When a loved one passes, a statement is prepared that summarizes the life of the deceased person. A family member puts together information for an obituary. The obituary is essentially a factual piece of writing about the life of the deceased person that is published in newspapers to announce the death.
There are generally two types of obituaries that can be written:
1) A short form version that simply includes the full name, age, place of residence, date and place of death, plans for the services, and location for receiving friends and family.
2) A long form version that is more detailed that will include a fuller life sketch of the person who has passed away. This is usually the type of obituary that is used in the funeral programs. It would include the following: full name; date of birth and death; surviving husband/wife; parents; place of birth; religious affiliation; schools attended; jobs held; awards/recognitions received; organizations to which the deceased belonged; military service; names of family members (children, siblings, grandchildren, etc. ).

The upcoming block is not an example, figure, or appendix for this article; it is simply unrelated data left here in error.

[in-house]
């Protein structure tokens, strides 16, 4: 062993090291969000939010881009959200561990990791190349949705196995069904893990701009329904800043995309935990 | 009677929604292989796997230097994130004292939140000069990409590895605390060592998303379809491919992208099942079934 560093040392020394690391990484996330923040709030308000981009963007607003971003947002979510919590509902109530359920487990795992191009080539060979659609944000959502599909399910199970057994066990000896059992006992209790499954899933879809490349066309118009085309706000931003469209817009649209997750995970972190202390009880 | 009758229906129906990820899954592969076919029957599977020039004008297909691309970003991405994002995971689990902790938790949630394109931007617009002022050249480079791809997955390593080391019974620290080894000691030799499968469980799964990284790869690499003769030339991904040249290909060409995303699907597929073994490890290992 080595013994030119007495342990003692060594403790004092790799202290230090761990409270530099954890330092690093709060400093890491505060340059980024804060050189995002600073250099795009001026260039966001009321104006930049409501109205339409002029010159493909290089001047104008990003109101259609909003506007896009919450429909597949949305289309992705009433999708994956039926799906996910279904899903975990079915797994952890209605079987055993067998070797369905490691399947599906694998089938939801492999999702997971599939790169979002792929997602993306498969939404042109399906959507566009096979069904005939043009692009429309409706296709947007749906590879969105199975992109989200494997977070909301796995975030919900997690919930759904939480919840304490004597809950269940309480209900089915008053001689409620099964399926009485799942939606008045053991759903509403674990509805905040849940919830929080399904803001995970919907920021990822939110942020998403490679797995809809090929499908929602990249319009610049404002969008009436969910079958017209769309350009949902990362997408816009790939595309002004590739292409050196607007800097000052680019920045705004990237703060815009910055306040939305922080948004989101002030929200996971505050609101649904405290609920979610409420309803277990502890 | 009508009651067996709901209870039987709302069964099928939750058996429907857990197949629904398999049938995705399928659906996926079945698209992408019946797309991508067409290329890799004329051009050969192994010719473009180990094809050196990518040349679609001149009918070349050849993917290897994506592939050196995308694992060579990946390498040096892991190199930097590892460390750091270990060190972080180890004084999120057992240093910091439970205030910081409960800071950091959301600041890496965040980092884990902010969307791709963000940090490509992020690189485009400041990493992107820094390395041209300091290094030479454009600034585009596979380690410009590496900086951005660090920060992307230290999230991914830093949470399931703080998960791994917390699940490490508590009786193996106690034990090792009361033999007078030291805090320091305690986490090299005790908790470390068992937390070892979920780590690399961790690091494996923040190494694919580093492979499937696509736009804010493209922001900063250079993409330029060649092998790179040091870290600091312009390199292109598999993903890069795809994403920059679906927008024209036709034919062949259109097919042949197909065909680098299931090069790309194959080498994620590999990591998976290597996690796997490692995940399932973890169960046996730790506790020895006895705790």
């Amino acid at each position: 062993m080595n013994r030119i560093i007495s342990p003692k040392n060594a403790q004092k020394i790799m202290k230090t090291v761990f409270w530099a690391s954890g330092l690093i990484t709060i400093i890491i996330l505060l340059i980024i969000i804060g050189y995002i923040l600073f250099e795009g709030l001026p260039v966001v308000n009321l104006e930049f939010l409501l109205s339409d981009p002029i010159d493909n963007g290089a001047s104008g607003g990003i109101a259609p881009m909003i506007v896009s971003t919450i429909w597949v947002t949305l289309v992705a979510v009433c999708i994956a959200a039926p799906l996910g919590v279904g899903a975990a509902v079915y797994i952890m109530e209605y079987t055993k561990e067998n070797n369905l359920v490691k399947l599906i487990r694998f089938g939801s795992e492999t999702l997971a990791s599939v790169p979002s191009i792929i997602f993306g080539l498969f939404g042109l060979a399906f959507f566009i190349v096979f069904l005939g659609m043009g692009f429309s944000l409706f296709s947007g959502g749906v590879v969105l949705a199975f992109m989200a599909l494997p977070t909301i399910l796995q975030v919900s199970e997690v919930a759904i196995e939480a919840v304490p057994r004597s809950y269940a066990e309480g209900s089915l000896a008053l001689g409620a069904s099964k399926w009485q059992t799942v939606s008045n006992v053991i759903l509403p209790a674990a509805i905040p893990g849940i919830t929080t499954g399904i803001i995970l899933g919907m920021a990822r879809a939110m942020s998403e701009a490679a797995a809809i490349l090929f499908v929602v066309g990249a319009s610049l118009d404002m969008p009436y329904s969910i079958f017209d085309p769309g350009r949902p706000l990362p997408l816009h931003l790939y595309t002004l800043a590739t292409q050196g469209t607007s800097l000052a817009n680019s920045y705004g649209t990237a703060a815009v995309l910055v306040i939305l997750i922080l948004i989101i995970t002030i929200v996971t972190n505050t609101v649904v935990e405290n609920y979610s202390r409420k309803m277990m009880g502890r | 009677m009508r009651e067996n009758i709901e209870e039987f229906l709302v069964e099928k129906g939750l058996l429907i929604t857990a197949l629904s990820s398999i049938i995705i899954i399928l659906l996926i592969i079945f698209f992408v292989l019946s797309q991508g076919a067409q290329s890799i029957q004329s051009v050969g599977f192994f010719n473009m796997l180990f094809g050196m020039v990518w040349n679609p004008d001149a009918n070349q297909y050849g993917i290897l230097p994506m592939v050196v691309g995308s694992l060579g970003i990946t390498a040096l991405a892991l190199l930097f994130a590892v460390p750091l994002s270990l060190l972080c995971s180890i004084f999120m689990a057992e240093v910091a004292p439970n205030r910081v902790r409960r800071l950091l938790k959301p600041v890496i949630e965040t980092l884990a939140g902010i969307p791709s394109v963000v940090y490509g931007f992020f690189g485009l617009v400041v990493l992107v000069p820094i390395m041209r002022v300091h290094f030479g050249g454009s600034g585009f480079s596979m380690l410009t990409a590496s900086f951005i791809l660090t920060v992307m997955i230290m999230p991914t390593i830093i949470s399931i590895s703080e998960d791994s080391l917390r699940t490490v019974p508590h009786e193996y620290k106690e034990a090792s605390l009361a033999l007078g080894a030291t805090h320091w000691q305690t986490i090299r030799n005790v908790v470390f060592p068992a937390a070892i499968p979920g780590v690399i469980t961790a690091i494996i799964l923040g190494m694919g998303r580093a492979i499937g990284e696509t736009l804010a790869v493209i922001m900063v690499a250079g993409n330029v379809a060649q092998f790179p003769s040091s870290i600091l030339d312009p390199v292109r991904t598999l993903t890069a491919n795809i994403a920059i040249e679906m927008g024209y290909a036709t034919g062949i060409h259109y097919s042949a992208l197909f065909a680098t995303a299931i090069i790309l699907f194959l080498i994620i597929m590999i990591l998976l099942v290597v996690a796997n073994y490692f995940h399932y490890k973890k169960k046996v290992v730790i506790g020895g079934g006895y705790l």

A picture may of may not be included with the obituary – both short and long.
A sample of a long version obituary is included below:
Adam Smith, 65, of 1111 Token Road, died April 30, 2000, in Seneca Memorial Hospital after a long illness. A native of Chester County, Mr. Smith was born June 16, 1945, and was the husband of Helen Jones Smith and son of the late John C. and Clara Keen Smith. He was a member of Piedmont Baptist Church where he served as a member of the deacon board and church choir.
Mr. Smith was also a veteran of the United States Army. He was a graduate of Cleveland High School and Central Business College, and retired from Goodyear Tire Company after 30 years.
Survivors include, in addition to his wife, two daughters, Sandra Martin of Bronx, NY and Paula Epps of Washington, DC; two sons, Josh and Tim Smith of Spartanburg, SC; one sister, Mary Johnson of Greer, SC; one brother, Anvil Smith of Spartanburg, SC; and five grandchildren.”